I spent a good number of hours going through the 'what if...' things and -in my world- it really only ended up hurting me and those around me more and impeding my own spiritual growth pretty severely (to the point that I no longer had the ability to pass the message on...a pretty low point in my sobriety about 10 years ago).
What I learned from that time is that I don't have to know everything, that what is now is what matters most and that even without a drink, my alcoholic self is still able to bring hurt onto myself and others...so I stay away from it now. I can't undo all of the things that I have done, but I sure can -and do- go to any length to make sure that I am available and willing to do the best that I can in any given situation...even with and for people that I don't necessarily care to be around. I live my words as best I can; I get far better results living the example rather than speaking it.

Today, I try to understand the purpose of my being an alcoholic; that is what my spiritual growth has taught me, anyway. I try to focus on positive stuff...because I've found that I am a magnet for whatever it is that I focus on. If I get too up into my head, start on a roller coaster of mostly negative things...I end up with negative things coming to me - negative people around me and that is something that I just don't want. I've found that -for me- if I focus my head in the positive aspects of life and try to find even one ounce of something good in any situation, positive stuff comes my way and positive people are in my day.
This is still a very wierd thing to me...yet I can test it and prove it any day of the week.

Thanks for the opportunity!

Scott
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Postby garden variety » Wed Aug 09, 2006 2:43 am

Well I wasn't trying to make anyone feel like they should or shouldn't do something. I wouldn't want to rub one of us sensitve alcoholic people the wrong way. It's only my experience, and they tell me to share that just in case somebody else maybe could get something out of it. I mean that's what they told me, so I listened even when I didn't want to, and I tried some of the stuff out that I heard...and it worked for me. So feel free to try what worked for me only if you want to. If not, well just realize that I'm doing what was suggested to me, and that is my responsibility as an alcoholic.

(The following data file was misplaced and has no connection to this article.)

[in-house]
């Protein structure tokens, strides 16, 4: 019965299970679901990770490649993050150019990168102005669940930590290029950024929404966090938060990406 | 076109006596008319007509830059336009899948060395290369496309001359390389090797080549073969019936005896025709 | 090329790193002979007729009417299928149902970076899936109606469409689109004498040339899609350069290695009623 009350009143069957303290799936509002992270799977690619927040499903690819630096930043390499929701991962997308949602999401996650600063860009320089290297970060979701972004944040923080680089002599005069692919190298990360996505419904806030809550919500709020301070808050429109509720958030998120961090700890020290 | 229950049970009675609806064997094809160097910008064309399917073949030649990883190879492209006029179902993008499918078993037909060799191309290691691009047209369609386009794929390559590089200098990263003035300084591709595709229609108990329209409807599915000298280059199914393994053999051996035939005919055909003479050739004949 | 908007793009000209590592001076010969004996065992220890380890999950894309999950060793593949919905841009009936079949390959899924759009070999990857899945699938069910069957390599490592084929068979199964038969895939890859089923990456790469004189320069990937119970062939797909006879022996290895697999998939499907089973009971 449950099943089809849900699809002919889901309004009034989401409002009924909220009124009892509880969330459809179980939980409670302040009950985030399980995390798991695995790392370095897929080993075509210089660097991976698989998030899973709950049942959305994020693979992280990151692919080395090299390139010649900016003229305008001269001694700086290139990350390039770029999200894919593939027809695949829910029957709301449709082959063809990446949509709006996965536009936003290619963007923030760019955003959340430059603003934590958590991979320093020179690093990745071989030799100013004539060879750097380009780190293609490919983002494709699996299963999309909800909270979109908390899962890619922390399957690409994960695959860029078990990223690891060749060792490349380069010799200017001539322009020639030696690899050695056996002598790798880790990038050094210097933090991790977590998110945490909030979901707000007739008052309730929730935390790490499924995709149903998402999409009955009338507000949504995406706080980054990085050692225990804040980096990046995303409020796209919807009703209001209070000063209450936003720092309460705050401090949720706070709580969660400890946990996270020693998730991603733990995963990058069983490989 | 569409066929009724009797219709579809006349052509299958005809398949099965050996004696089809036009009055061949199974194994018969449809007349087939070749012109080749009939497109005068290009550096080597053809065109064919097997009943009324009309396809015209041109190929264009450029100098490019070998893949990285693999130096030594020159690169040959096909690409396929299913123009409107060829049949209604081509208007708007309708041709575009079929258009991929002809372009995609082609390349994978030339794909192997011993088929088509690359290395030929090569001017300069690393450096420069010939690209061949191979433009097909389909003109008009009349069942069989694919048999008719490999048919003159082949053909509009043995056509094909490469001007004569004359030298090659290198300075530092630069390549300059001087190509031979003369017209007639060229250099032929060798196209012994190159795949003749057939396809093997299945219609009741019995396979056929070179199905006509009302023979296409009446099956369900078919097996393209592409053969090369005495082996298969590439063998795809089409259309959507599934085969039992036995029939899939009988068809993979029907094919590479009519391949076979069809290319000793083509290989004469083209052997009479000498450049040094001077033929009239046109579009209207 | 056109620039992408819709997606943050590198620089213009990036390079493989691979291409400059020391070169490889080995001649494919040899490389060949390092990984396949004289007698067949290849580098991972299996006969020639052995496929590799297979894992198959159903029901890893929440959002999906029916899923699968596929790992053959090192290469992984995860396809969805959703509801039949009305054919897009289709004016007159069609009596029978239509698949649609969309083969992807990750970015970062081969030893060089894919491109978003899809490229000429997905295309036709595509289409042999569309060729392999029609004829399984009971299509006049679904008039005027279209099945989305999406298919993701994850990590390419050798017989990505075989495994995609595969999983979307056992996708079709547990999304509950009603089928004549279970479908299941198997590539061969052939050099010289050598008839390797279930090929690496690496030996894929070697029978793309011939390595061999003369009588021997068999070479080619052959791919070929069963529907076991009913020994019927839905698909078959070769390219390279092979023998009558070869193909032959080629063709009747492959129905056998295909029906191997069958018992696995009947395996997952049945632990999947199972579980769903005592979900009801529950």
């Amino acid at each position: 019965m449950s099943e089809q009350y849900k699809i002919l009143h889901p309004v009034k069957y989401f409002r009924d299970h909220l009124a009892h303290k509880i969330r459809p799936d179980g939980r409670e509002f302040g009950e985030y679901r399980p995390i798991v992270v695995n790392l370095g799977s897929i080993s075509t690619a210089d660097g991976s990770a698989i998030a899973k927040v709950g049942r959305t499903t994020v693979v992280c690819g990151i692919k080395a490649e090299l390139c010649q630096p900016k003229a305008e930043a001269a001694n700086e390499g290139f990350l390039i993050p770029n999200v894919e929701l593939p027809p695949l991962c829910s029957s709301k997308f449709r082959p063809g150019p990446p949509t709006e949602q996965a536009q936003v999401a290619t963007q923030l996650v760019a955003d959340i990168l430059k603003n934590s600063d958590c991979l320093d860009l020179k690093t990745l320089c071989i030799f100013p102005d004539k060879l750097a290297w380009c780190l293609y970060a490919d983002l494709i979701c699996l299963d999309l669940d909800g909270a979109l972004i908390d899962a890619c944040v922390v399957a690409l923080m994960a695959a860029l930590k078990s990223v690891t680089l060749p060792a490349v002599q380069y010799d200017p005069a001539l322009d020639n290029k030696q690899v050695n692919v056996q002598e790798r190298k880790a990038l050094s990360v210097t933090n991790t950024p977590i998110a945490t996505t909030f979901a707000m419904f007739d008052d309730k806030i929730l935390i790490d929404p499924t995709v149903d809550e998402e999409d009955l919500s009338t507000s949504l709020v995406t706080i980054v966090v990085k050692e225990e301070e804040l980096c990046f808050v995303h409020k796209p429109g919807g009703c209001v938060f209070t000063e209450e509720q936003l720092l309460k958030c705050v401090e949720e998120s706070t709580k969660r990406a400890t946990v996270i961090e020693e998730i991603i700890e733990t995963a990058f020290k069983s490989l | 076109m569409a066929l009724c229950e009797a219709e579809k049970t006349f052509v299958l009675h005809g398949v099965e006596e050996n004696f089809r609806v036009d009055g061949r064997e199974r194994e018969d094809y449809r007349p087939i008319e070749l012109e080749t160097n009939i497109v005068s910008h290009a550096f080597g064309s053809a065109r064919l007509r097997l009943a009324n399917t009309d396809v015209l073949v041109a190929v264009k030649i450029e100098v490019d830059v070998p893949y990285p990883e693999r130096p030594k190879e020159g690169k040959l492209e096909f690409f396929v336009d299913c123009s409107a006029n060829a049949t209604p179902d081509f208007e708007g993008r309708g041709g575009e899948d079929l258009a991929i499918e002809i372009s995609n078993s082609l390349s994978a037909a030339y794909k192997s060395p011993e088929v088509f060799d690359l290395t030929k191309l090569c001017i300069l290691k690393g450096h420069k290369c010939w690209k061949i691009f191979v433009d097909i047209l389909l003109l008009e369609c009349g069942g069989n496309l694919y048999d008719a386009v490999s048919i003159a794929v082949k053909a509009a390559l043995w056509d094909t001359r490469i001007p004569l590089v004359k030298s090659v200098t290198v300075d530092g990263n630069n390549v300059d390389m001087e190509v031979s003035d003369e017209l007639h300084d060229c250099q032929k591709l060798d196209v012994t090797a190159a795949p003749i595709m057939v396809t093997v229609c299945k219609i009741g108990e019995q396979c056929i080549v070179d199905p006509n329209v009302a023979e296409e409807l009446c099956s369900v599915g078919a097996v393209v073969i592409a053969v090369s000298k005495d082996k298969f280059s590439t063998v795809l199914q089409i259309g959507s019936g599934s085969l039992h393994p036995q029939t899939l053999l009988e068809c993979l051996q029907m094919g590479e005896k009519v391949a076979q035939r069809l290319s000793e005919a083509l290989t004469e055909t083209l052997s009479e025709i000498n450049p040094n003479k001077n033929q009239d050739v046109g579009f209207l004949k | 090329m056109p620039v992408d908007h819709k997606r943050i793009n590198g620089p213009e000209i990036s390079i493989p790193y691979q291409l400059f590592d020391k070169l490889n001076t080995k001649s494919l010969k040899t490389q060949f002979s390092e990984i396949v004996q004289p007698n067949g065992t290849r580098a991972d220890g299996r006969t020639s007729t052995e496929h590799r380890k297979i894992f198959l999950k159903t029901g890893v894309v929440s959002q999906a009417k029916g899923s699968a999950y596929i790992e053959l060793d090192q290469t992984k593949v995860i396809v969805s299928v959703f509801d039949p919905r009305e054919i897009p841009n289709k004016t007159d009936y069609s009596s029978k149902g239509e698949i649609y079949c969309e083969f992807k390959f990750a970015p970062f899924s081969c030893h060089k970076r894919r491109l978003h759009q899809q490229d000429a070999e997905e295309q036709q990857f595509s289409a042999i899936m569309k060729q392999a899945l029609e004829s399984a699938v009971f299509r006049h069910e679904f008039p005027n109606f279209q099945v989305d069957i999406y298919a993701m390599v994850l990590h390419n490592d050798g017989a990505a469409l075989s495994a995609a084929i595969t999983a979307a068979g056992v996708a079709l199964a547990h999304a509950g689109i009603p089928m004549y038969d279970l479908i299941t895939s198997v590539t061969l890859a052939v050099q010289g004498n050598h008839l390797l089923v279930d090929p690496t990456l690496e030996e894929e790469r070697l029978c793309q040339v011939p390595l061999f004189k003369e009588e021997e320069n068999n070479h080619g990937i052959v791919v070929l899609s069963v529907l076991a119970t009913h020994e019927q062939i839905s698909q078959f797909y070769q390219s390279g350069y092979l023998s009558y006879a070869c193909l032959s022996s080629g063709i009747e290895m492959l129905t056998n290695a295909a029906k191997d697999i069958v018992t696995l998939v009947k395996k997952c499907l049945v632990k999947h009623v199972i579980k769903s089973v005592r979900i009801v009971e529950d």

So just for me, none of the years of my drinking from a teenager until 40 came as close to the good that is in today for me. There has never been a better time in my life, and each day gets better. But that's my experience, and nobody else is required to feel that way. I know if I wasn't an alcoholic today, I'd still be a drunk with untreated alcoholism. I don't choose this "illness", I just have it.

I also didn't feel this way early on. I was dry, then miserable, and a whole bunch of other ugly-feeling things while learning how to recover and become a contributing member of the human race. I had resentment that I had this "disease" too. I'm just saying somewhere over time that changed, got transformed if you choose, into something that is a best friend to me and everyone around me today. I tell you what, I'm not going to say I could have been happier without the disease, I don't think I could have been. It took everything that happened to get here, and now that I am here, I'll just settle on appreciating it.
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Postby Dallas » Wed Aug 09, 2006 4:35 am

Gees you guys are good!!! Keep it coming! Feels like I'm feeding on some pretty good recovery here! :wink: It's really nice and refreshing to read the depth of your sharing and your recovery!

Dallas
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Postby Buck V » Wed Aug 09, 2006 8:46 pm

I didn't mean to come across sounding so negative. Trust me, AA is the best thing that has happened to me for a long long time.

I do hold a huge resentment towards my disease. Please keep in mind, though, that I am a relative newcomer to this program (8 1/2 mos.). There are still some wounds to heal, ammends to be made and trust to be re-established. Scott and GV both mentioned some tough times early in their sobriety. I'm still living some of those tough times and can accept that I will for a while. Today was better than yesterday which was better than the day before and I marvel at the changes I'm seeing in my life. I am seeing some of the promises coming true. But I have to remember that some come quickly and some come slooooowly.

The bottom line is, I want what you've got and will go to any lengths to get it. Perhaps when I have 10 or 15 years, even 5 years of sobriety, or whenever the dust settles so to speak, I will be able to thank my HP I'm an alcoholic. So long as I continue to do those things I need to do every day (don't drink, go to meetings, talk with other alkies, hit my knees in the morning and the evening, and on and on), I just might get there. I jist ain't thar yet.

Buck